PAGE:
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Where do theta functions and canonical Green functions appear in physics

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In the beginning of Section 5 in his article, Wentworth mentions a result of Bost and proves it using the spin-1 bosonization formula. This result provides a link between theta functions, canonical Green functions, and Faltings' delta invariant on a compact Riemann surface of positive genus.

Are there any other situations in physics which involve canonical Green functions on compact Riemann surfaces?

This post has been migrated from (A51.SE)
asked Oct 5, 2011 in Theoretical Physics by JaP (60 points) [ no revision ]

5 Answers

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Theta functions appear when determining various partition functions, e.g. the translational PF of an ideal gas

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answered Oct 5, 2011 by S Huntsman (405 points) [ no revision ]
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A rich source of applications can be found in string theory. Most straightforwardly, the partition function, or vacuum amplitude, of a conformal field theory on a Riemann surface are essentially given by theta functions (and their generalizations, e.g. Siegel modular forms). Various theta function identites have important physical consequences.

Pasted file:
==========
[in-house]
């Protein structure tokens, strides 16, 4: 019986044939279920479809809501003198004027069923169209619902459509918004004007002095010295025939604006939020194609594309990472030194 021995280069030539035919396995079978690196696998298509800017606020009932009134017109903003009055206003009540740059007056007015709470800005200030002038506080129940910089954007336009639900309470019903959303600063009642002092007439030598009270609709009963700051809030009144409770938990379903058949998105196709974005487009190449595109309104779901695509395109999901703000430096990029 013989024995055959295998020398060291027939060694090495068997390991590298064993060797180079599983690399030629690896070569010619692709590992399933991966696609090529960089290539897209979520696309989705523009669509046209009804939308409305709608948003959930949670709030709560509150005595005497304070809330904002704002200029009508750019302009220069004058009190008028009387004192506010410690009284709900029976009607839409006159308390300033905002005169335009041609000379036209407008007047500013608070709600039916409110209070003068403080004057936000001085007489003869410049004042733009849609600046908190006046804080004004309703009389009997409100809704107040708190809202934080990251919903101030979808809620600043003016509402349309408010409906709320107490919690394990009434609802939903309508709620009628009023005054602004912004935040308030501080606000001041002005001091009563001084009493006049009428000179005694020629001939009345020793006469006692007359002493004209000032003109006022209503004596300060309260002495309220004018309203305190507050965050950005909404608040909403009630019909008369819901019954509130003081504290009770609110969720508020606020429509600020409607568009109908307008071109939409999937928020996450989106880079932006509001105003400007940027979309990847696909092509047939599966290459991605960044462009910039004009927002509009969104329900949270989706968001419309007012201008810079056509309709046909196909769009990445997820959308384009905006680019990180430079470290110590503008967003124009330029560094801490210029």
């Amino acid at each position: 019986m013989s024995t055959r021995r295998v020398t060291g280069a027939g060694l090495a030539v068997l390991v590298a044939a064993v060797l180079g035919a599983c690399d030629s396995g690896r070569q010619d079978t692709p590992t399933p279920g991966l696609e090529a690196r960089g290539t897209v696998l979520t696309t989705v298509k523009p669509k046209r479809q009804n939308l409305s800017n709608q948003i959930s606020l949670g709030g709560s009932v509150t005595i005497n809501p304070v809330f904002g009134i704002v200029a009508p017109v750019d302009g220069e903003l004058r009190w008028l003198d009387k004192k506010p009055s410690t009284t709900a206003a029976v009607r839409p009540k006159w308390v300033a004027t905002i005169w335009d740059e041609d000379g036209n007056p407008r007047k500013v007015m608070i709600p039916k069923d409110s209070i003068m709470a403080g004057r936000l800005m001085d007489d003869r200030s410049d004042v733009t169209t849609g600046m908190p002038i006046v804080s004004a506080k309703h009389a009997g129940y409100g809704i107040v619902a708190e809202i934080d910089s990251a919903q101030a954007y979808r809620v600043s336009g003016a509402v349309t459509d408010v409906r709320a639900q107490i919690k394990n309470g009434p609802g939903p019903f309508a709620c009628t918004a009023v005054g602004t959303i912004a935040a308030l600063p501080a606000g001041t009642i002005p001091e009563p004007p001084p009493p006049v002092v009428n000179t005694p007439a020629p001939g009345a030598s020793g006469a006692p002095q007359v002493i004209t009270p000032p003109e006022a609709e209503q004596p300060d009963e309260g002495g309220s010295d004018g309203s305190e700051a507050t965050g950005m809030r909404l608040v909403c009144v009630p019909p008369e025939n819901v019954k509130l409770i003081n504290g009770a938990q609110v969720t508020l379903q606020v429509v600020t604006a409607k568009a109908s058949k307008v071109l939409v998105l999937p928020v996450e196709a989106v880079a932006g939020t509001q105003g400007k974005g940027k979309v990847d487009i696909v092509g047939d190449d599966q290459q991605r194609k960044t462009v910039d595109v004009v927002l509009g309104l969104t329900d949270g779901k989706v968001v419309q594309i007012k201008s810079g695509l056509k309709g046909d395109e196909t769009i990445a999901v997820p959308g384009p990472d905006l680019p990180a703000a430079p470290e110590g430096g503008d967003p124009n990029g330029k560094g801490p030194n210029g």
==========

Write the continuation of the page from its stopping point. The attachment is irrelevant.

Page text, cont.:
The simplest case to look at would be the torus, discussed at length for example in Polchinski's textbooks - the four spin structures on the torus lead to the four Jacobi theta functions, and the Green's function can also be expressed in terms of theta functions as a consequence. (By the way, bosonization also appears in this context as the worldsheet of a string is 1+1 dimensional (see e.g. Green-Schwarz-Witten's books)).

On the other hand, a very active recent topic would be the occurrence of mock modular forms and the "wall-crossing" phenomenon.

This post has been migrated from (A51.SE)
answered Oct 6, 2011 by Dan (170 points) [ no revision ]
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Theta functions also appear in the treatment of the quantum Hall effect on the torus, see F.D.M Haldane and E.H.Rezayi, Periodic Laughlin-Jastrow wave functions for the fractional quantized Hall effect, Physical Review B, Vol 31, Number 4, 1985 .

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answered Oct 5, 2011 by jjcale (70 points) [ no revision ]
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The Greens function for a charged particle moving on a circle which encloses a nonzero magnetic flux is given by the Jacobi theta function. The relation between the expression one obtains using canonical or path integral methods is given by the $\tau \rightarrow -1/\tau$ modular transformation of the theta function.

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answered Oct 7, 2011 by anonymous [ no revision ]
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I think an example of the kind of result you're looking for might be found in the paper On the Thomae Formula for ZN Curves. Although it proves a result purely about theta functions the proof is derived from work investigating Green's functions arising from conformal field theories on Riemann surfaces with $Z_N$ symmetry.

This post has been migrated from (A51.SE)
answered Oct 6, 2011 by user207442 (20 points) [ no revision ]

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